Electricity and natural gas have the greatest impact on the per capita emissions profile, as CO2 emissions are the highest per U.S. dollar spent for these types of energy. Electricity produces 8.7 kilograms of carbon dioxide per dollar (kg CO2/$), and thus tops Zagheni's list of climate-killers. This is followed by natural gas, which generates 7.5 kg CO2/$; and gasoline, which produces 6 kg CO2/$. Other types of energy usage have relatively small effects. One flight generates around 2.3 kg CO2/$, while one dollar spent on tobacco produces only around 0.5 kg of CO2.
Will the reductions in CO2 emissions among the elderly alter the effects on climate of the population as a whole? To investigate this question, Zagheni projected future carbon dioxide emissions for the U.S. by creating a model in which the population of around 300 million grew older, but did not increase in size. Results showed that, on average, about one million metric ton of additional CO2 emissions would be produced in each of the years between 2007 and 2050 (see Figure 3). Thus, the effect of age is comparatively small. Total CO2 emissions in the U.S. in recent years have amounted to around 5.9 billion metric tons per year. Moreover, rising life expectancy is likely to lead to higher greenhouse gas emissions in the medium term, despite the declining per capita profile among the elderly. Why is this the case?
It is likely that the ageing of the population will not lead to a decrease in CO2 emissions between 2007 and 2050 because the process is not yet sufficiently advanced. This is despite the fact that the changing age structure will lead to a reduction in consumption of certain energy-intensive goods. For example, on the one hand, the shares of carbon dioxide emissions that come from burning gasoline (around 400,000 fewer metric tons) and wear-and-tear on cars (around 150,000 fewer metric tons) will tend to decrease, because cars are being used less (on average, around -0.05 to -0.7 percent; see Figure 3). On the other hand, this trend will be more than counteracted by increasing consumption of electricity and natural gas (by 0.09 or 0.1 percent per year), that will lead to significant additional emissions (estimates range from around 900,000 or 500,000 additional metric tons).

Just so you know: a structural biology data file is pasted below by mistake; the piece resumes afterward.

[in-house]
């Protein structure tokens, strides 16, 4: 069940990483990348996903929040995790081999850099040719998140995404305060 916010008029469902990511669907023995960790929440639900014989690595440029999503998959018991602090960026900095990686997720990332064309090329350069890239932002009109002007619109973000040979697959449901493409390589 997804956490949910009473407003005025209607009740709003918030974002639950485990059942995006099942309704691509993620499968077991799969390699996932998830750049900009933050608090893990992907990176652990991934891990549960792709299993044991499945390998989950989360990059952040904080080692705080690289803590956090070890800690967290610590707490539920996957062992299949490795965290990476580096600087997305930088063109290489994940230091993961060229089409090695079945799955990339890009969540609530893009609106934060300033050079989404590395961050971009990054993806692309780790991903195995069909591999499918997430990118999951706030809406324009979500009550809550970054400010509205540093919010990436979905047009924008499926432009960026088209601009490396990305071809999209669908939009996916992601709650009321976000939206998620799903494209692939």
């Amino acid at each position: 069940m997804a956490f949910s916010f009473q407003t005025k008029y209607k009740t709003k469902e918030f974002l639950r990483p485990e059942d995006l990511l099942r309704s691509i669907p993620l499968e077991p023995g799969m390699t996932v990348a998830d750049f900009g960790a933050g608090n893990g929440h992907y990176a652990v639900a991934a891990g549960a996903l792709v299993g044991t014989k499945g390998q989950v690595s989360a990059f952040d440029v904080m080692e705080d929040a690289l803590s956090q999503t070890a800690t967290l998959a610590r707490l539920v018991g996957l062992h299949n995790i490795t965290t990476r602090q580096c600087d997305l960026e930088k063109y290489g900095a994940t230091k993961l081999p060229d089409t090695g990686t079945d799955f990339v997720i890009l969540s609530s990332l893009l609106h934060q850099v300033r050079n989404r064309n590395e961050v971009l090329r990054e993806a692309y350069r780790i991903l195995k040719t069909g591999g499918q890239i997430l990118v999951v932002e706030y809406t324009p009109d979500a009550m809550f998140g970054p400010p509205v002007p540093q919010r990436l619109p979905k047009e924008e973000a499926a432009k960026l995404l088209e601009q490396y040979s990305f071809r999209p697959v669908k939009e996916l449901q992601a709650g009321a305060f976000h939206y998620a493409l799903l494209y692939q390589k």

Overall, the balance in the medium term is expected to be positive. One reason for this is that the baby boomer cohorts, who will turn age 65 in the years to come, are also the age groups with the highest emissions values. This will not change until after 2030, when large numbers of baby boomers will have reached age 80, and reductions in CO2 emissions will outweigh increases. This shift cannot be discerned from Zagheni's results due to the method used: it produces only a single average value for each of the years from 2007 to 2050. The averaging conceals the possibility that emissions could decline at the end of the simulation period.
Also, Zagheni's study isolates the effect of ageing but does not account for potential improvements in technology. However, if it turns out that new technologies will be more carbon-efficient in the future, that might even leverage age structure effects for the good of the climate. This could be the case, for instance, if electricity, of which the old use a lot, could be generated and distributed with fewer emissions. The economic models of other researchers show that a reduction in carbon dioxide through changes in the age structure can only be seen after 2050. Then, however, reductions of up to 20 percent could occur.